Scientists have found that German cockroaches (Blattella germanica) are developing cross-resistance to different classes of insecticides. In other words, with each generation that survives the chemical onslaught, the roaches are becoming immume to the toxins that would have killed their ancestors. Soon enough, roaches may become nearly impossible to kill through chemical means.
It’s not just that the cockroaches are developing immunity to insecticide — what was shocking to witness was the rate at which cockroaches started developing this immunity. Sometimes, it was within a single generation.
“We didn’t have a clue that something like that could happen this fast,” said study co-author Michael Scharf, a professor and chair with the Department of Entomology at Purdue University in Indiana.
For their study, the researchers at Purdue tested the effectiveness of three different classes of insecticides sprayed onto roaches, which were let loose in apartment buildings in Danville, Illinois, and Indianapolis, Indiana, over a six-month period.
One group of roaches was sprayed with a single insecticide, a second population was exposed to two insecticide classes, and a third group was exposed to three insecticides in rotation (one per month for two-month cycles).
In order to track insecticide resistance across multiple generations, the researchers trapped live roaches in baby food jars and took them back to the lab.
The findings were concerning, with most roach populations either remaining stable or actually increasing. Surprisingly, the rotating pesticide trial was the most ineffective because it caused the most cross-resistance.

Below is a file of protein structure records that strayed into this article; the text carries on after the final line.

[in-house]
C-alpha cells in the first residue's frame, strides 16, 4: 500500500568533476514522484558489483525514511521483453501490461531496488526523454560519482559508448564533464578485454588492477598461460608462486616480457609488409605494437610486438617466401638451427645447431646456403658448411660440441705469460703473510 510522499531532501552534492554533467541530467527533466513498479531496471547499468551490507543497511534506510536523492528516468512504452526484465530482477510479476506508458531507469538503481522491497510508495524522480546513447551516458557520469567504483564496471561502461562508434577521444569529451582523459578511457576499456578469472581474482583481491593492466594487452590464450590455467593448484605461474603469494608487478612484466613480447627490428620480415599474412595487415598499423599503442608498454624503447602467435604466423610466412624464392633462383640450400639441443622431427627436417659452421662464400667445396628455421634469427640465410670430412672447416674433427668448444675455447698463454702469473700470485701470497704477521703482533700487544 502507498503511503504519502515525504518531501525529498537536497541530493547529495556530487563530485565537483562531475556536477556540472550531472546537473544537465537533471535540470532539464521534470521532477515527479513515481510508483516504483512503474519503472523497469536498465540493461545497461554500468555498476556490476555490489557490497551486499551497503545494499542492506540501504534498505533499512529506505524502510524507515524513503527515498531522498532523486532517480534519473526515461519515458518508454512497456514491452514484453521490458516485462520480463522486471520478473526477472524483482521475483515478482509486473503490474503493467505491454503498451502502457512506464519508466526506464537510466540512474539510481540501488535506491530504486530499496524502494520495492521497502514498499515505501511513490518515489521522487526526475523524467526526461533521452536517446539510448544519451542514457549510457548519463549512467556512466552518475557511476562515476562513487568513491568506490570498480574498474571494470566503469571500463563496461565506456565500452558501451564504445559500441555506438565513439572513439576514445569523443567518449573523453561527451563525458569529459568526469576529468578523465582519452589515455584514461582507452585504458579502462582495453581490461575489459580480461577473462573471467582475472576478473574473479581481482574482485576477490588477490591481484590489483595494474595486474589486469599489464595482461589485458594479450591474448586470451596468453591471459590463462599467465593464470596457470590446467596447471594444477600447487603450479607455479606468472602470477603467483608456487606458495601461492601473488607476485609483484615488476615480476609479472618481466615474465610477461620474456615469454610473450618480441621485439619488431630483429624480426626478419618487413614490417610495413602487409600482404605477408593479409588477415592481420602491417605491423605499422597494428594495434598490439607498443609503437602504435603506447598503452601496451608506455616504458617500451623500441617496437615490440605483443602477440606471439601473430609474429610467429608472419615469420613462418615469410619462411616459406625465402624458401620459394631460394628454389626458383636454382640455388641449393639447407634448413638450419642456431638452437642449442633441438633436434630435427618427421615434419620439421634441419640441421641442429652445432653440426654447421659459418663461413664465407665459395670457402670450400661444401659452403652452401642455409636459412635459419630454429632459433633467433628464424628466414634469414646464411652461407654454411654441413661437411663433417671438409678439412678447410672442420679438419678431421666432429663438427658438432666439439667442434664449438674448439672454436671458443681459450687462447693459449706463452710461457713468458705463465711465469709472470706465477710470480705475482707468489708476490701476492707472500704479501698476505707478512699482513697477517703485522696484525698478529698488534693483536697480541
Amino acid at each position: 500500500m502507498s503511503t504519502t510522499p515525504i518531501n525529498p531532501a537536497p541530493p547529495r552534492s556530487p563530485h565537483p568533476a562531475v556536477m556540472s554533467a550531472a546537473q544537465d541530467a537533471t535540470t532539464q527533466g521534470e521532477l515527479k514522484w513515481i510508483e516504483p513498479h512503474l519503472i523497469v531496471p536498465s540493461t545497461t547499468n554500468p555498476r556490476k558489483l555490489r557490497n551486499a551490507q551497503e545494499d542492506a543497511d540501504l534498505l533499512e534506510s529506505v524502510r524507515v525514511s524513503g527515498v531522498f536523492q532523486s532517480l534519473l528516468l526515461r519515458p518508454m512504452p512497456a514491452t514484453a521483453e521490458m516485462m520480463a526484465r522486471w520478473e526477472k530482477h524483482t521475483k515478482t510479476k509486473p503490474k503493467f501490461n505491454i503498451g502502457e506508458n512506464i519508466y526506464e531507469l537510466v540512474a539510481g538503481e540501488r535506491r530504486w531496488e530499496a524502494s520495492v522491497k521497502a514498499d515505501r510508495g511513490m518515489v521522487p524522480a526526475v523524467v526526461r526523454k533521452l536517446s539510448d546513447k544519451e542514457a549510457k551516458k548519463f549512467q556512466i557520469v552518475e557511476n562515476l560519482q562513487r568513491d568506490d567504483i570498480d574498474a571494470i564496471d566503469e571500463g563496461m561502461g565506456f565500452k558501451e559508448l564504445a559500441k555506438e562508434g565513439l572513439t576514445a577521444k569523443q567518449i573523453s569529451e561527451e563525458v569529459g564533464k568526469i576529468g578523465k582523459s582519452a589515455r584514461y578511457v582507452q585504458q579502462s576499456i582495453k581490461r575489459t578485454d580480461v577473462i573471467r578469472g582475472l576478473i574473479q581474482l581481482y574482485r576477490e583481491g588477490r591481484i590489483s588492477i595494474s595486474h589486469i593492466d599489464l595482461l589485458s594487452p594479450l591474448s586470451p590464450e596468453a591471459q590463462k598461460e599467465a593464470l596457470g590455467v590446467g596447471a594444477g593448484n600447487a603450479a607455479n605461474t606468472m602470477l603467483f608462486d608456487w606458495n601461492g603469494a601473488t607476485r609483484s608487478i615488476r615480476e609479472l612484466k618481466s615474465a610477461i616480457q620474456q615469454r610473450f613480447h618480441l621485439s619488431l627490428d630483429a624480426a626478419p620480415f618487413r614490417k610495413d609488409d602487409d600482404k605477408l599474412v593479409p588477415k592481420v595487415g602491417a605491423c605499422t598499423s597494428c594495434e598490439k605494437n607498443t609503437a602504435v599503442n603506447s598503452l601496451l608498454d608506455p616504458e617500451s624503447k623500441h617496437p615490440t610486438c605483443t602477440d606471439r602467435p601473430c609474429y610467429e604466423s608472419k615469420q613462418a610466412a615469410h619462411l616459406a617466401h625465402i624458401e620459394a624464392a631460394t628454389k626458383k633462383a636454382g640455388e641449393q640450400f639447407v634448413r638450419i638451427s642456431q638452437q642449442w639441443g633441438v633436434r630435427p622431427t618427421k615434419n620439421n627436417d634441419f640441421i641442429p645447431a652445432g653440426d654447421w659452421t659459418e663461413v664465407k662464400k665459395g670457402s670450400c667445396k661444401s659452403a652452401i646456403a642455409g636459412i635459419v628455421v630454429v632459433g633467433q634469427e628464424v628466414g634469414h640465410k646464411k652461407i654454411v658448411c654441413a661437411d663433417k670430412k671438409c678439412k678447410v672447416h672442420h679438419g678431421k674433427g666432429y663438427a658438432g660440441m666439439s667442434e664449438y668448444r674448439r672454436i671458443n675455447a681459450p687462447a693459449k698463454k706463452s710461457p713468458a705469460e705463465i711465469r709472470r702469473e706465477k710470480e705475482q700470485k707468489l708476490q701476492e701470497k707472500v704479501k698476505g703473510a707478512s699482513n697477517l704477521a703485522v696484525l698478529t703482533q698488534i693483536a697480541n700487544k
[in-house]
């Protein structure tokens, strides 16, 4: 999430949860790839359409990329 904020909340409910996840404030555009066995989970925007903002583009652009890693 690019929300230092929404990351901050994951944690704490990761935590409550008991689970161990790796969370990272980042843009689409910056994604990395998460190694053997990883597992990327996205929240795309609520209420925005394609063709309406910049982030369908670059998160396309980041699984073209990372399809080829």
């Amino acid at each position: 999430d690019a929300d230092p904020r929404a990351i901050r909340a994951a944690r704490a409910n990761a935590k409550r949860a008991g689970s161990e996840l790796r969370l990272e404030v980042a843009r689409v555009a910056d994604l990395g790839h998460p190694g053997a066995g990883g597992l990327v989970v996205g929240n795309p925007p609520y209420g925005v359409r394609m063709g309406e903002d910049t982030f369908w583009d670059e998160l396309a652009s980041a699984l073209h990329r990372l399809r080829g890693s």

What happened was cockroach offspring would not only become resistant to a pesticide that their parents had encountered but also other classes of insecticides which hadn’t been encountered by previous generations.
The only successful experiment was the one that used a single pesticide. However, this occurred in a population of roaches that had almost no resistance to the toxin. In a subsequent experiment that introduced the pesticide to a population that had slightly higher resistance, the number of roaches actually increased — this time with a new generation of resistant survivors.
“If you have the ability to test the roaches first and pick an insecticide that has low resistance, that ups the odds,” Scharf said. “But even then, we had trouble controlling populations.”
The German cockroach is a remarkable survivor, beingly notoriously difficult to control. The problem lies in the fact that even a couple of individuals survive, they are quickly able to replenish the population and even return in stronger numbers. A single female can deliver up to 60 nymphs per birth and are even able to reproduce without males — what scientists term parthenogenetic reproduction or virgin births. Previously, a study found that it is equipped with large gene families responsible for the metabolization of toxic substances, including some chemicals found in insecticides.
The new findings reported in the journal Scientific Reports suggest insecticides will become increasingly ineffective at controlling roach populations. Instead, we’ll have to use a combination of alternative approaches, ranging from traps to improved sanitation.
“Some of these methods are more expensive than using only insecticides, but if those insecticides aren’t going to control or eliminate a population, you’re just throwing money away,” Scharf said. “Combining several methods will be the most effective way to eliminate cockroaches.”